Remanufacturing is_a_superior_choce.pdf


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Remanufacturing is_a_superior_choce.pdf

  1. 1. August 2002 | C Cartridge Solutions ‘Remanufacturing is a Superior Choice’ Save Money, Save the Environment with Remanufactured Cartridges W hat is remanufacturing? It’s reusing and refilling ink and toner printer car- tridges so they can be used again. Used cartridges are collected from consumers and businesses, and sorted by remanufacturers. The car- tridges are disassembled and cleaned, and any necessary replace- ment parts are added. High-quality toner or ink is added, and the car- tridges are tested and packaged for distribution. Remanufactured cartridges con- tain high-quality components, and give excellent printing results. More than 3 million companies around the world already rely on these quality products for their printing needs. They trust the quality and reliability of remanufactured cartridges for their day-to-day printing needs as well as for their most important projects. Remanufacturing and the Environment Every year, more than 300 million plastic printer cartridges end up dumped in landfills in the United States and around the world — almost eight cartridges are thrown away in the United States every second, industry sources say. While we can never completely stop the cycle of cartridges entering the waste stream, we can at least stem the flow. According to Lyra Research, in 2002 almost one billion toner and inkjet cartridges will be shipped worldwide, and only 13 percent of those will be third-party cartridges, many of which are remanufactured. Remanufacturing matters. Every cartridge that we reman- ufacture is one fewer going directly to the landfill. For every remanufactured cartridge purchased, it’s one less new car- tridge that needs to be produced, saving it from entering the waste stream and from draining the planet’s natural resources. In fact, many printer cartridges end up dumped in places you’d never expect — in rural areas of Asia, where they often end up dumped in rivers or stacked along roads, according to a recent report by environmental groups. Save Money and Get Quality Of course, many companies want to be environmentally sensitive, but the main reason companies use remanufactured cartridges is to save money. Most remanufactured car- tridges are 40 to 60 percent cheaper than the original equipment manu- facturers’ (OEM) cartridges, with comparable quality and reliability. In fact, many remanufactured car- tridges last longer, as they often have up to 20 percent more toner than OEM cartridges. In short, printer cartridges don’t need to be so expensive. In order to protect their profit margins, the OEMs often claim that non-OEM cartridges might damage your printer. No manufac- turer (or remanufacturer) can guarantee that a cartridge will never fail, but there is little chance that a toner or ink cartridge could ever affect the functionality of a printer or fax machine. Plus, many remanufacturers offer guarantees, promising to repair any possible related damage; due to the excellent quality of remanufactured products, this is an offer they almost never have to make good on. Customers Deserve a Choice The way many OEMs design their cartridges discourages reuse and remanufacturing. It would benefit both the environment and consumers for the cartridges to be designed so that they can be reused more easily. No car manufacturer would be allowed to require consumers to buy its own brand of gasoline. Consumers deserve a choice, and third-party suppliers and remanufacturers provide that option. Plus, many remanufacturers are small businesses, employing workers from the local communities. There are more than 500,000 people employed by remanufacturers in the United States. by Megan Taylor | Recharger Magazine Reprinted with permission from Recharger Magazine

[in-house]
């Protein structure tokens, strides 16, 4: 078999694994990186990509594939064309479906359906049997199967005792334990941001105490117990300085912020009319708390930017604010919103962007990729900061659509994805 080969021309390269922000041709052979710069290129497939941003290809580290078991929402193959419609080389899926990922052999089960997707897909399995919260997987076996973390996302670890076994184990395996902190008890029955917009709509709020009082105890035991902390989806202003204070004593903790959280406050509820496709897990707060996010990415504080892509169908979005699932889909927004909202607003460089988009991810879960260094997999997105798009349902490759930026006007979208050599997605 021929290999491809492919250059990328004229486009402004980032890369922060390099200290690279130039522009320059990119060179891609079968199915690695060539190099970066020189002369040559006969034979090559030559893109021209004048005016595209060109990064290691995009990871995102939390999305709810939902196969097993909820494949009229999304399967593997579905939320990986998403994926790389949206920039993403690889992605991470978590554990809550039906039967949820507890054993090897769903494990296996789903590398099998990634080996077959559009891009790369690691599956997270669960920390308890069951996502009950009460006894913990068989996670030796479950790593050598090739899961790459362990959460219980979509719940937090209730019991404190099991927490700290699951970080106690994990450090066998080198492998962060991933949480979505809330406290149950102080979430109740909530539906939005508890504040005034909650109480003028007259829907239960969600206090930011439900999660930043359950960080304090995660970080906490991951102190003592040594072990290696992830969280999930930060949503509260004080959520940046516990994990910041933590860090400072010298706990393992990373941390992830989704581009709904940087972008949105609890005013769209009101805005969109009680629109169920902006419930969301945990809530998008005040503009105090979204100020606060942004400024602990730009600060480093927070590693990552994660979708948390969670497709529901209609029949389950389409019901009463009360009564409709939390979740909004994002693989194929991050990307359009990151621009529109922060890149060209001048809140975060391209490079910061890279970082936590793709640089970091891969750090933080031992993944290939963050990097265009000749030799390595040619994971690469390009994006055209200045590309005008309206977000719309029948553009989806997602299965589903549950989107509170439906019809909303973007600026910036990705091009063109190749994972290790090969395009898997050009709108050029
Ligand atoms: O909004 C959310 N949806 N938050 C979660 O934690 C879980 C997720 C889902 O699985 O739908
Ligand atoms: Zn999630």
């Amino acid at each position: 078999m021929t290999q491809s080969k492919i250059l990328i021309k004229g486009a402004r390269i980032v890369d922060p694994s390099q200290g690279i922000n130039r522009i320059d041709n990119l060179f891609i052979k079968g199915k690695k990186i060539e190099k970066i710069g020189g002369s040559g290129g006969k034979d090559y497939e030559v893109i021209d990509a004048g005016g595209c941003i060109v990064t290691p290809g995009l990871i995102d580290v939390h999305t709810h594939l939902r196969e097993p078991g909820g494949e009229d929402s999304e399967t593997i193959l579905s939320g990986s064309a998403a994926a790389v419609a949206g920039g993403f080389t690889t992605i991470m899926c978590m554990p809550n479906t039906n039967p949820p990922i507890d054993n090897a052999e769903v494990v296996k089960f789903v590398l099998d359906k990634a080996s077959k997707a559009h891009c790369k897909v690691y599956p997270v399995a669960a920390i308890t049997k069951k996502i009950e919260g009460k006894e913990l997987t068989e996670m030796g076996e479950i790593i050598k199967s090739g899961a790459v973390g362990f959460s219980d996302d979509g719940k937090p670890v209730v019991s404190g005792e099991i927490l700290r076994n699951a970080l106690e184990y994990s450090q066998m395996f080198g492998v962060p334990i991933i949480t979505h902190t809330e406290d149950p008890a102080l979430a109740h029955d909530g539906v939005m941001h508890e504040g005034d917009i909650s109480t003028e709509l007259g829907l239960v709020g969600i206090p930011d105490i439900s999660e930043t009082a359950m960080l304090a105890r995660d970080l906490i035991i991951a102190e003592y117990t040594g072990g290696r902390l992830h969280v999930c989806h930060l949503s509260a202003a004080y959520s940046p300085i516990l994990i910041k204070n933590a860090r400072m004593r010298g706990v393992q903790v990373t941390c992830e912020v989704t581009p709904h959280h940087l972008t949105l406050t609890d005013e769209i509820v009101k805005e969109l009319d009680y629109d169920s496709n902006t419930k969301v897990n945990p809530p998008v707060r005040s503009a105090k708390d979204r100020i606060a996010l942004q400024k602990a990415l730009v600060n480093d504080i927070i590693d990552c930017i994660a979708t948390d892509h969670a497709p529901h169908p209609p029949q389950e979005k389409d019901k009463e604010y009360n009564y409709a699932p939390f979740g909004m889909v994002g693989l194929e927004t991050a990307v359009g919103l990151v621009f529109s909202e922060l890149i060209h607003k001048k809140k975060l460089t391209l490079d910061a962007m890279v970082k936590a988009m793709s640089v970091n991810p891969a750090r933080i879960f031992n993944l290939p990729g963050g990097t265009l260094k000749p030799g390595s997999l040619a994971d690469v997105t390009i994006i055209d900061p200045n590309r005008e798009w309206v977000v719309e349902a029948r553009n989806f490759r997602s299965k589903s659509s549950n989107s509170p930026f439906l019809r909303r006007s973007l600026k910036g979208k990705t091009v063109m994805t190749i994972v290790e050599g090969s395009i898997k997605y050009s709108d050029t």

2. 2. Environmentally Friendly The reason that many remanufacturers got into the business is to help the environment. Reducing the number of cartridges that take up the limited landfill spaces is good, and remanufac- turing saves natural resources, as well. The plastic in each toner cartridge takes three and a half quarts of oil to produce, and each new inkjet cartridge requires two and a half ounces of oil. Last year approximately two million cartridges were remanufac- tured, saving more than three million gallons of oil. Half a gal- lon of oil is conserved for each laser cartridge that is returned for remanufacturing, industry sources say. Saves Energy Also, reusing cartridges saves energy. It uses significantly less energy to remanufacture a cartridge than to produce a new one, saving energy and the natural resources used to produce power. Remanufacturing industries (of all types of products) save as much energy each year as is produced by five nuclear plants. Plus, remanufacturing reduces greenhouse gases, which contribute to climate change, the U.S. Department of Energy said. It even takes less energy to remanufacture products than it would to recycle them. Why? Recycling converts the material back into raw material, which is used to manufacture an origi- nal product, while remanufacturing captures a large percentage of the resources from the original product, including the added value of the labor, energy and capital. The average toner cartridge weighs 3-1/2 to 4 pounds, which means that the total weight of cartridges thrown away each year is equivalent to 67,612 Ford Explorers or 112,463 Volkswagon Beetles. Reduces Waste Plus, that’s more than 3 pounds of plastics, the main material in most cartridges. Unfortunately, it’s plastic that’s not very recy- clable, and in the landfill will take more than 100 years to biodegrade. Many consumers are familiar with the number system used to indicate recyclability of plastics. These numbers range from one, the most recyclable, to seven, the most difficult to recycle. On many products, including shampoo and water bottles, the number is stamped into the plastic on the bottom of the bottle. PET plastic bottles, such as two-liter soda bottles, are fairly easy to recycle, and are given a rating of one. Most laser cartridges are rated a seven because they contain mixed resin plastics; esti- mates indicate that only 5 to 10 percent of the plastics in this category are recycled. In addition, the toner residue can seldom be completely separated from the cartridge’s plastic, contami- nating the plastic and making the cartridges even less likely to be recycled. A Better Choice That’s where remanufacturing comes in. Remanufacturing is the best way to save products from the landfill. “Although recycling of toner cartridges does have a number of benefits, remanufacturing is a superior choice, both environ- mentally and economically. In most cases, recycling of plastics has not proven to be economically viable,” said a report facili- tated by the U.S. Department of Energy Office of Industrial Technologies. “Toner cartridges are particularly difficult to recycle because they are composed of several different types of plastics and must be completely dismantled and sorted. In addition, the cartridges are dirty, dusted with toner and contain non-plastic parts, which require disposal,” the report said. “Remanufacturing, on the other hand, calls for cartridges to be cleaned, inspected and refilled, reusing the majority of the original plastic parts. For every cartridge that is remanu- factured, over a pound of plastics is withheld from the waste stream.” ‘Think About Environmental Impacts’ The Sierra Club, a well-known environmental group, advocates “Sustainable Consumption,” maintaining a level of natural resource use and consumerism that can be maintained by the resources available. In an October 2000 report, the Sierra Club’s Consumption task force encourages people to “think about the environmental impacts of their consumption choices” and to “make thoughtful choices as consumers.” Choosing remanufactured products is one way to reduce the environmental impact of printer cartridges, while getting a high-quality product and saving you and your business money. August 2002 | “Although recycling of toner cartridges does have a number of benefits, remanufacturing is a superior choice, both environmentally and economically. In most cases, recycling of plastics has not proven to be economically viable.” Reprinted with permission from Recharger Magazine